Geneticists Hatch ‘Brownbow’ Trout
Sun., Jan. 21, 1996
A new yet-to-be-named fish is coming to a few selected lakes this spring, thanks to the Mount Lassen Trout Farm in Northern California.
“We have successfully hybridized a rainbow trout with a German brown trout,” said Phil Mackey, hatchery spokesman. “This has never been done, to our knowledge, outside of a laboratory.”
Geneticists at the University of Washington first discovered it could be done.
Some insiders have dubbed the fish the “brownbow.”
“This is probably one of the most exciting things to come out of our research center in several years from a recreational standpoint,” Mackey said.
The fish is expected to make its world debut at Irvine Lake in Southern California. The trout will be dotted from top to bottom and figures to be aggressive like a rainbow and wary like a brown.
Previously, the Mount Lassen Trout Research Center introduced triploid rainbow trout to Irvine and Santa Ana River lakes.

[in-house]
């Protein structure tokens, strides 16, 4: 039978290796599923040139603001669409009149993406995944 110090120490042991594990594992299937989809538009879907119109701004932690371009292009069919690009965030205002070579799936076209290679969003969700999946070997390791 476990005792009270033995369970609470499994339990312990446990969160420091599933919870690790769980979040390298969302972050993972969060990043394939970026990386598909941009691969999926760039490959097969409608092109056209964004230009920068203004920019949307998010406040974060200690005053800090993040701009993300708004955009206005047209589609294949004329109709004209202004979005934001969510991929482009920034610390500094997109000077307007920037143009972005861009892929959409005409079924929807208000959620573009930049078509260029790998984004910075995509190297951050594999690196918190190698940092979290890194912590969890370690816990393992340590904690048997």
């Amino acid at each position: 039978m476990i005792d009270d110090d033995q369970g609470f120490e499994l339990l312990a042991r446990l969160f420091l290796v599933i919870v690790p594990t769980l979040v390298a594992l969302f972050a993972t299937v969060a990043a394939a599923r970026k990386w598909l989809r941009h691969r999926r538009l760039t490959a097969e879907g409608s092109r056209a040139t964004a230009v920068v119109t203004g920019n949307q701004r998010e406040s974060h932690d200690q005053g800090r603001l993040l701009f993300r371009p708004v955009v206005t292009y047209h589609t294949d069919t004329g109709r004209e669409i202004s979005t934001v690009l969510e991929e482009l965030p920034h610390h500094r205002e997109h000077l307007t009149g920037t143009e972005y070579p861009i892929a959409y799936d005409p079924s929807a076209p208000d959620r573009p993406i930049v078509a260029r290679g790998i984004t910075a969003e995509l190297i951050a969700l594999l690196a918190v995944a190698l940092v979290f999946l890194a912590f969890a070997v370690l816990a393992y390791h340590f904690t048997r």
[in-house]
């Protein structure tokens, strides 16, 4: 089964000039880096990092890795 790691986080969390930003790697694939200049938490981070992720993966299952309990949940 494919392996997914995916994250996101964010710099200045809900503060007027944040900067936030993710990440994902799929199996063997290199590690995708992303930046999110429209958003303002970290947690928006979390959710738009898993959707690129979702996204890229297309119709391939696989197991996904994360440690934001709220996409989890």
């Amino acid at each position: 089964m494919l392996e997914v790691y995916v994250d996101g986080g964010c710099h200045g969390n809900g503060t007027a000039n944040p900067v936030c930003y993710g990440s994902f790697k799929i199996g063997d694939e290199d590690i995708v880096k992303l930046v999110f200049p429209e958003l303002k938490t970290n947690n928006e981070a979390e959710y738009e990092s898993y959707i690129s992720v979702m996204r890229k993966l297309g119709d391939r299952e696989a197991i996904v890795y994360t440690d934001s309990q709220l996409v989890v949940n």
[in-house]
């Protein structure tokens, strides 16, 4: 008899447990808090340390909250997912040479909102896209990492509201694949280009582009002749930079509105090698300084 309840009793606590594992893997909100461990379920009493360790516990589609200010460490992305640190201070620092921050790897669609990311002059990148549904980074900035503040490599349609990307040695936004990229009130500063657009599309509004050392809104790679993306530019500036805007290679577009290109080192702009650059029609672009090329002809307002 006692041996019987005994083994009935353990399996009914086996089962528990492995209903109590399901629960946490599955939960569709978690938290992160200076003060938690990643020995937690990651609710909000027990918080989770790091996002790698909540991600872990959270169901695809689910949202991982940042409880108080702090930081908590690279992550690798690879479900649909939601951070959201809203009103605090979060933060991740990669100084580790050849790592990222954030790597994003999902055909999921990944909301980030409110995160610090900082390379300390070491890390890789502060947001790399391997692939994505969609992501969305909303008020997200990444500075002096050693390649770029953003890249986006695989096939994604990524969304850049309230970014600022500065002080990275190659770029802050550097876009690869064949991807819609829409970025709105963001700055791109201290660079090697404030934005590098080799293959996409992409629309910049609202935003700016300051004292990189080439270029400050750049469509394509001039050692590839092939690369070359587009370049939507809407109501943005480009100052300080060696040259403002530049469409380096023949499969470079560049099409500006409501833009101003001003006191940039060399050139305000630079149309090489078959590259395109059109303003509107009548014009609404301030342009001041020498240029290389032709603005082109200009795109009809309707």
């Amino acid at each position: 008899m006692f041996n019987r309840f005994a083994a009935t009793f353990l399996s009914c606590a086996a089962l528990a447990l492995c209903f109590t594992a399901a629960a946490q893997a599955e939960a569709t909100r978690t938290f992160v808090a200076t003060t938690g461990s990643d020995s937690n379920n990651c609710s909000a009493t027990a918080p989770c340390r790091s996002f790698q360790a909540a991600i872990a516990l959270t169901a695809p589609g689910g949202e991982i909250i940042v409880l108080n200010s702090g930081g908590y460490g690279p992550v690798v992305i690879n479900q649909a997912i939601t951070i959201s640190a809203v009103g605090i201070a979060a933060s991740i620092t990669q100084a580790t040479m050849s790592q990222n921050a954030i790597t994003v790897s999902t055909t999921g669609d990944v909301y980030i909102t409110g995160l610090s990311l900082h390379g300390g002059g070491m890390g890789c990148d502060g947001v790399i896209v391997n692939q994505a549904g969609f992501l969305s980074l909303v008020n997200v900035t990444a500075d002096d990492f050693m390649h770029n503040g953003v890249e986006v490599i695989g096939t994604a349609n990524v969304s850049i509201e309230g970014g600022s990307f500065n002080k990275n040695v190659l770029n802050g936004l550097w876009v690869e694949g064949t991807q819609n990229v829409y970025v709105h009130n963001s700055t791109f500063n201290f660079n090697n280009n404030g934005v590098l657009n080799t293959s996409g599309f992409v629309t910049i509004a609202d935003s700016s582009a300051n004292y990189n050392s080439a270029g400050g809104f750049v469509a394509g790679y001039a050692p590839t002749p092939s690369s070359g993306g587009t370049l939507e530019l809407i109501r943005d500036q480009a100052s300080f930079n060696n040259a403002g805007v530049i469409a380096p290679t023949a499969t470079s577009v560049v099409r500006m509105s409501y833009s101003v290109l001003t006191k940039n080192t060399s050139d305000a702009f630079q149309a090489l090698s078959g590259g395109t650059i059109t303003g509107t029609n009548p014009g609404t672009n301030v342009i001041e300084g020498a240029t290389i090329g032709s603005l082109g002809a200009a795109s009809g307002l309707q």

Essentially, these are trout - a.k.a. superfish - that are bred a certain way that forces them to bypass the spawning cycle and feed year-round. Consequently, they grow twice as fast as regular hatchery trout.
The new brownbows also bypass the spawning cycle, a reason they might become better stockers than the German browns.
Brown trout are notoriously difficult to raise because they stop feeding a month before they spawn.
This lack of nutrition leaves them susceptible to disease and usually results in a furry coat of fungus forming on their skin.
“Getting a brown beyond two years of age is really difficult,” Mackey said. “We’re sure we can do that with this fish.”
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